There have been a few scientists out there who profess skepticism about the state of climate science who also, by many measures, are good at their jobs (I’m thinking of someone like Richard Lindzen or, more recently, Judith Curry). They can have a role to play, if they are honest about that role. But the problem is that for the last couple of decades there have only been a few of these scientists. Everyone else (like ex-skepticRichard Muller) has already been convinced by the data that climate change is real, and we are its cause. And yet, in the circus that now stands in for a real debate about our climate options, the few skeptical voices left get amplified past the point of distortion regardless of their quality.
Every scientist has the right to his or her own perspective. But scientists also understand how research communities build their understanding about what is known and how anyone knows it. So, I wondered how Soon could fail to acknowledge that the weight of evidence was overwhelmingly against him when he made his overarching public statements of skepticism. I asked Soon why his testimony to Congress did not begin with something like, “I acknowledge that the majority of researchers in my field hold a different view from me, but let me now explain why I am taking such a contrarian position.”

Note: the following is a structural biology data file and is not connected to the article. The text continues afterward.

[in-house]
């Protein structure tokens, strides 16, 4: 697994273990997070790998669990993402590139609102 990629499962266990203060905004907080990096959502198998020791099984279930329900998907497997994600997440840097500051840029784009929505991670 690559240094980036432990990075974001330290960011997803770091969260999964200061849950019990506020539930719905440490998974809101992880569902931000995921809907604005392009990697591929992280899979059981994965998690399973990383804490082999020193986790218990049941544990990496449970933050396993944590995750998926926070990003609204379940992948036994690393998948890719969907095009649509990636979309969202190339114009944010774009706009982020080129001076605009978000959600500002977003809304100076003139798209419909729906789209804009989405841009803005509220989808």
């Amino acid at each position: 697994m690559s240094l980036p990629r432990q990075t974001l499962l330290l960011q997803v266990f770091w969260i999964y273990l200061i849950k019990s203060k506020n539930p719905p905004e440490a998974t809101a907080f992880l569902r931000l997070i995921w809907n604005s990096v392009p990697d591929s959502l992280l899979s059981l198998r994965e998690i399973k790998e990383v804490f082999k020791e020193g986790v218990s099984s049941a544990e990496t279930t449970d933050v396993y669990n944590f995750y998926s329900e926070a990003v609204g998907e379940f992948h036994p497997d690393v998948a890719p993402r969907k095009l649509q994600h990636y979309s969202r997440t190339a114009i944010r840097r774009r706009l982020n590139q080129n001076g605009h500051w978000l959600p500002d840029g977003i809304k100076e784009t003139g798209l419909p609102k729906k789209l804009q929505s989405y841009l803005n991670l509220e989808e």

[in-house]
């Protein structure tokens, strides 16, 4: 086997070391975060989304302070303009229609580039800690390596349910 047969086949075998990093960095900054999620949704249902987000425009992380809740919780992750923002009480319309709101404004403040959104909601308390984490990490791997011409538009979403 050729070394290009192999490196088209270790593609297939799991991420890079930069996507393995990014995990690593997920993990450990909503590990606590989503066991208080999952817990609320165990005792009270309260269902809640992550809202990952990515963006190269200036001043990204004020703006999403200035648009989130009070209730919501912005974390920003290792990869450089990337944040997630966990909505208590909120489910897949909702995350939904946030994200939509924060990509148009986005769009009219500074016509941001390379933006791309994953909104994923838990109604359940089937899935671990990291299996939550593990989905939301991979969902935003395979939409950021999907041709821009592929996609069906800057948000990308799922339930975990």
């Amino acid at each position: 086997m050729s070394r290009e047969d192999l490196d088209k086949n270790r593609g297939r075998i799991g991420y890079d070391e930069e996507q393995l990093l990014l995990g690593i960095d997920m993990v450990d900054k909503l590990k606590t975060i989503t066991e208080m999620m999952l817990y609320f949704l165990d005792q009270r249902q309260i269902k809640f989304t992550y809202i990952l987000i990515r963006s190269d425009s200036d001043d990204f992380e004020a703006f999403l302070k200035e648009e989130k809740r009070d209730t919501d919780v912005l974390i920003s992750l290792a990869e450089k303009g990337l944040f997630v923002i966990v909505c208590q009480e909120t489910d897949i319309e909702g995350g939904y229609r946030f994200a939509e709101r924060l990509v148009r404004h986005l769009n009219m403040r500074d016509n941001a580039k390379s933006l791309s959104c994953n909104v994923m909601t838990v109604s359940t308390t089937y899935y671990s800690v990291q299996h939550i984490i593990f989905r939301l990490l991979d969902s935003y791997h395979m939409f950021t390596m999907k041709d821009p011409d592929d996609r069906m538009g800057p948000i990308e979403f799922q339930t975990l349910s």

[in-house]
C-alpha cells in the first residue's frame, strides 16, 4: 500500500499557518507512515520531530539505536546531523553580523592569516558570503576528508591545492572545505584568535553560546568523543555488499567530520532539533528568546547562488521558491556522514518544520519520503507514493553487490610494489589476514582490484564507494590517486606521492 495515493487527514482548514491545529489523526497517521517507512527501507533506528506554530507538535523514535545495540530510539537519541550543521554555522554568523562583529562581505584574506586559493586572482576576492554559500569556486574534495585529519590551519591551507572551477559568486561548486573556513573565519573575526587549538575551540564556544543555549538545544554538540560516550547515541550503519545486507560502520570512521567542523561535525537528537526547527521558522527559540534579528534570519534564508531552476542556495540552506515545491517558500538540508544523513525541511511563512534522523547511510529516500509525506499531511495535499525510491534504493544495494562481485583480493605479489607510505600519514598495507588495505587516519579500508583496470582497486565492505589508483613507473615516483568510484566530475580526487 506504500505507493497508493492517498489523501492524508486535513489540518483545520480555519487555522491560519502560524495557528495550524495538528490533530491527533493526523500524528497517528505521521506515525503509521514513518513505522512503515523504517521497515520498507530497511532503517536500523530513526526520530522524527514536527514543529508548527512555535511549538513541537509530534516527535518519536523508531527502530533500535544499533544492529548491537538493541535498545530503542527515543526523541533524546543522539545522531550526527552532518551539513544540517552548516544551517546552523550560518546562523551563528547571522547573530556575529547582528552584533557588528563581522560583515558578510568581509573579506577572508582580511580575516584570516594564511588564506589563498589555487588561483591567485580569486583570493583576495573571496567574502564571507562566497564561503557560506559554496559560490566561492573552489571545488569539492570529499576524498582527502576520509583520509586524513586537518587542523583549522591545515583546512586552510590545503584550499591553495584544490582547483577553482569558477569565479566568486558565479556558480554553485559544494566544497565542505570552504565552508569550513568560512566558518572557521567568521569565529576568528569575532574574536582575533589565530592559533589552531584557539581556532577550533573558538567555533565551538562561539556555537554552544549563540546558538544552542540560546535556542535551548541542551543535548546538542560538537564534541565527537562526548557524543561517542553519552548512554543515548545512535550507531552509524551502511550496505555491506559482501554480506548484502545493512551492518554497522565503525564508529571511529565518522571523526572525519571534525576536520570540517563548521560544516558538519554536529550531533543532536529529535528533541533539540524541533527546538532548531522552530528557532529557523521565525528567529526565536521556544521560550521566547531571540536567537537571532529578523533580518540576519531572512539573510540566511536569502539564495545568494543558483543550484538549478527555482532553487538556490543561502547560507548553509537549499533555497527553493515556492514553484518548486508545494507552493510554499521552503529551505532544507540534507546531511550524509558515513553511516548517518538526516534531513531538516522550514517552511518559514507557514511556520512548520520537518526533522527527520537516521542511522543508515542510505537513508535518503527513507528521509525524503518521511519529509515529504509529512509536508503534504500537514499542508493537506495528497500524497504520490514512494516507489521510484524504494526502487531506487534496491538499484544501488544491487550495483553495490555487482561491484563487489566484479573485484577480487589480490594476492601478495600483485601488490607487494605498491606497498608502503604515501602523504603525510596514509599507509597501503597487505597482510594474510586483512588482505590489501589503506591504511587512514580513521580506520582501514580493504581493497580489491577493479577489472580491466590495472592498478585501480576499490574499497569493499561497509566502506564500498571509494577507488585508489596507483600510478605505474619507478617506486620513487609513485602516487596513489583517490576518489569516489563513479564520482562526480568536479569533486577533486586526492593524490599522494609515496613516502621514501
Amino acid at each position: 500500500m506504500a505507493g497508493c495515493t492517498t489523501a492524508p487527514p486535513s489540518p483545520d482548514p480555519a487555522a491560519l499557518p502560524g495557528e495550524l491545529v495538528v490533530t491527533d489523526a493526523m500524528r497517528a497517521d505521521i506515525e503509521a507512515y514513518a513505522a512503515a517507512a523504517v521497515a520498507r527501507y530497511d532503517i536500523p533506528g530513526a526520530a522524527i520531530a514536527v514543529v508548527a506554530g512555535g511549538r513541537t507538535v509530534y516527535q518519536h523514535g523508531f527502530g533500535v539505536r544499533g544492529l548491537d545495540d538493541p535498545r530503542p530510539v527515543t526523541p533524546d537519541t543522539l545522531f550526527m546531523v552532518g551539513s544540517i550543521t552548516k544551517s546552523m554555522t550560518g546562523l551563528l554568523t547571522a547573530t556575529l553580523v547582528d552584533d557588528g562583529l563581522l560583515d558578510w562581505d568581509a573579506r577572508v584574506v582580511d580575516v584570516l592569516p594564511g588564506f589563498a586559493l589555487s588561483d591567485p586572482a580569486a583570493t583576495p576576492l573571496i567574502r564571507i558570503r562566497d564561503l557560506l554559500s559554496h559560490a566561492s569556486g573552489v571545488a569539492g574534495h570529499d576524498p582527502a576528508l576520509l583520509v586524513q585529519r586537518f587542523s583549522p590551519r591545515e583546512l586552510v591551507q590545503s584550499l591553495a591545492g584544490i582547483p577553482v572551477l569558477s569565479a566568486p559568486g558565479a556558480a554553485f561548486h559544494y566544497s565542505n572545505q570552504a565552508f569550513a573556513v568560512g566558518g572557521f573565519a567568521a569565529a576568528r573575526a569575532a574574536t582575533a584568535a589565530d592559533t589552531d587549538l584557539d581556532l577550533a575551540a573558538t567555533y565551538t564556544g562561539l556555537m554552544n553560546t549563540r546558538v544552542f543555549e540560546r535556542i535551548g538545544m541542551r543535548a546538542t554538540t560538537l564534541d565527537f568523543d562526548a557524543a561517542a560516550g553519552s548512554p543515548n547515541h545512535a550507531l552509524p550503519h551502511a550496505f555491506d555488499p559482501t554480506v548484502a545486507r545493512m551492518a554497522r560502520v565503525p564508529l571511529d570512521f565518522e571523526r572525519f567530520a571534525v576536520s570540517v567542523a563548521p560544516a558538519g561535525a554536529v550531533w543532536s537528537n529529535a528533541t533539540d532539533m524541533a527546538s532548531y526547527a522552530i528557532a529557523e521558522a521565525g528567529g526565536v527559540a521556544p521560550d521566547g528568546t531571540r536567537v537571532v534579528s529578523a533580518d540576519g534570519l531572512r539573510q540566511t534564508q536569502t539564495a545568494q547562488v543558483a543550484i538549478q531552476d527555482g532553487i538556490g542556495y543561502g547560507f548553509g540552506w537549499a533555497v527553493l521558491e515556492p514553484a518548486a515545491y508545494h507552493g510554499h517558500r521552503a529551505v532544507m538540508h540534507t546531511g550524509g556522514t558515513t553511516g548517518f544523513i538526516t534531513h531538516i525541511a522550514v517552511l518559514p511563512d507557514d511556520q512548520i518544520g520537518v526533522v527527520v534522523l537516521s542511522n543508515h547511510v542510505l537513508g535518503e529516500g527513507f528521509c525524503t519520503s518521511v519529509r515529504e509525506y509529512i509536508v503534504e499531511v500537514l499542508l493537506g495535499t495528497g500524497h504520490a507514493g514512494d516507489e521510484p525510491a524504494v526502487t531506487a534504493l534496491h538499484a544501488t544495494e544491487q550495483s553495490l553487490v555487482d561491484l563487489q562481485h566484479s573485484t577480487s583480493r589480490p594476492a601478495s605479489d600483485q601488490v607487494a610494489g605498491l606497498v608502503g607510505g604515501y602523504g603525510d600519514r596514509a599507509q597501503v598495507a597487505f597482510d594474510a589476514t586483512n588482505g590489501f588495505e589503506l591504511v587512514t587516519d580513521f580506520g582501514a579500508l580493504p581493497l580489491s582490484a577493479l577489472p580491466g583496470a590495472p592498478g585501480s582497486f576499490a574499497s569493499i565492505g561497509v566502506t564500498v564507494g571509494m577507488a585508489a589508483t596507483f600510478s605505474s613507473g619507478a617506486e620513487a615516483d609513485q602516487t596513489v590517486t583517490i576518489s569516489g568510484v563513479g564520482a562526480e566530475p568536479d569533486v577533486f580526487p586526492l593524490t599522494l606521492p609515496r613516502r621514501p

When I asked Soon about these points, he had very little to say.
-Adam Frank writing about Willie Soon for his blog 13.7 (Check out the full piece for more background and more depressing points)